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More Oil from Canada,
Less from Venezuela

Within five years, a new pipeline will make U.S. oil supplies more reliable.

Venezuela's president Hugo Chavez is threatening to cut off oil exports to the U.S. But a new oil pipeline from Canada could help undercut his leverage in the future.

Expect President Obama to approve the new connection from Canada to Texas, but not until after the November elections. Many Democrats are against it, and Obama doesn’t want a fight during the campaign. By year-end, though, he’ll grant the permit, arguing the U.S. will need the oil during the 10-20 years it will take to build up alternative energy supplies.

The $7-billion pipeline from Hardisty, Alberta, to Port Arthur, Texas, already named the TransCanada Keystone XL, will boost Canadian exports to the U.S. by nearly 60%, to 3 million barrels a day within about five years. Canada is already the top U.S. foreign oil supplier at around 1.9 million barrels a day, far outdistancing Saudi Arabia and Mexico, which each export around 1 million barrels of oil here daily. Nigeria and Venezuela round out the top five, shipping roughly 980,000 and 895,000 barrels of oil here, respectively.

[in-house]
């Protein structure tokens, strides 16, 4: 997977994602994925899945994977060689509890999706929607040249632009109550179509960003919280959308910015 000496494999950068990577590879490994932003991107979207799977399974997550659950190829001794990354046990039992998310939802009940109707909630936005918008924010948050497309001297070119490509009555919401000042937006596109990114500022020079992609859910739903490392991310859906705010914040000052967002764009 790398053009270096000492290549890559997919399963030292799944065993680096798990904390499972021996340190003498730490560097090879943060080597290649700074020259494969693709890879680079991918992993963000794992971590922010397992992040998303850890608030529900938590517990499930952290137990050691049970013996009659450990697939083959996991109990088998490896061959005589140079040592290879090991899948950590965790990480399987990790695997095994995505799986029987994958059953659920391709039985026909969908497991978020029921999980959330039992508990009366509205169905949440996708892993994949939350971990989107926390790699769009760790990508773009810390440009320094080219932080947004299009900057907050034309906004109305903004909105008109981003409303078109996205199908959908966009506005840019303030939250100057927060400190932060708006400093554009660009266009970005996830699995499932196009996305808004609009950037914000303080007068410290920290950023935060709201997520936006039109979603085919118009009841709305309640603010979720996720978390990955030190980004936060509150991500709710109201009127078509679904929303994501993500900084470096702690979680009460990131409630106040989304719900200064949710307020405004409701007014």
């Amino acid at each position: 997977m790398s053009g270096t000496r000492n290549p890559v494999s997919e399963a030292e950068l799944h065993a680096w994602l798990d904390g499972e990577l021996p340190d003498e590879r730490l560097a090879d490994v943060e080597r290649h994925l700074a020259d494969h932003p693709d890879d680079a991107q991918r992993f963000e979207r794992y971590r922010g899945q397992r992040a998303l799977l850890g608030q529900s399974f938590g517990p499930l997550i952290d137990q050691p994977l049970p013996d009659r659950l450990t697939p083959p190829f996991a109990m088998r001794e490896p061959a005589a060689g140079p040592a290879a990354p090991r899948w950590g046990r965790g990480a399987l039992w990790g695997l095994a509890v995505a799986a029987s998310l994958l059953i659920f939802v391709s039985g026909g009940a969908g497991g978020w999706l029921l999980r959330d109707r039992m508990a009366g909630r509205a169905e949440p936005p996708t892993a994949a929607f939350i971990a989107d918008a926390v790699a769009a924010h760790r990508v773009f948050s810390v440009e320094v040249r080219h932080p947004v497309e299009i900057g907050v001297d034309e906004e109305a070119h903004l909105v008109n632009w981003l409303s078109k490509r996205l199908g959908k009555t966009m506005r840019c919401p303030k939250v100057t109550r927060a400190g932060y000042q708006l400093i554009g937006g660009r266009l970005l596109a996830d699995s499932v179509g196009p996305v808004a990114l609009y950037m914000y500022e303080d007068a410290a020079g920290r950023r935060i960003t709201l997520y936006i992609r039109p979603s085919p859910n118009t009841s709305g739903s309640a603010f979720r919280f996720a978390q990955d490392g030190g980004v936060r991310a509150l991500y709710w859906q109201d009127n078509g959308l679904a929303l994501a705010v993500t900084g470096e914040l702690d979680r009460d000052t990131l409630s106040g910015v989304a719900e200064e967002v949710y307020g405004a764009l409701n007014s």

The increase will also wean the U.S. from Mexican oil, which is beginning to play out after years of underinvestment in new production by Pemex, the state-owned oil company. Ultimately, the U.S. may whittle down Saudi Arabian imports, too.


The pipeline would also temper prices. “The fact that it’s coming from Canada from a reliable supplier will help to keep oil prices more stable by easing traders’ concerns” about potential supply disruptions, says David Pumphrey, deputy director for energy policy with the Center for Strategic and International Studies, a think tank.

While we expect the administration to approve the permit, it won’t come without a fight. Fifty House Democrats, led by Rep. Henry Waxman (CA), who chairs the House Energy and Commerce Committee, object to importing oil derived from Canadian tar sands. They contend this oil is “dirtier” than crude produced from conventional wells, because gobs of energy are needed to convert buried bitumen into liquid oil, thereby increasing greenhouse gas emissions. Their argument is likely to delay the pipeline’s approval, but not derail it. “One can debate national energy security versus climate change, but as oil is a fungible product, if the U.S. doesn’t buy Canadian oil, China or others will,” says Adele Morris, policy director for climate and energy economics with the Brookings Institution, another think tank.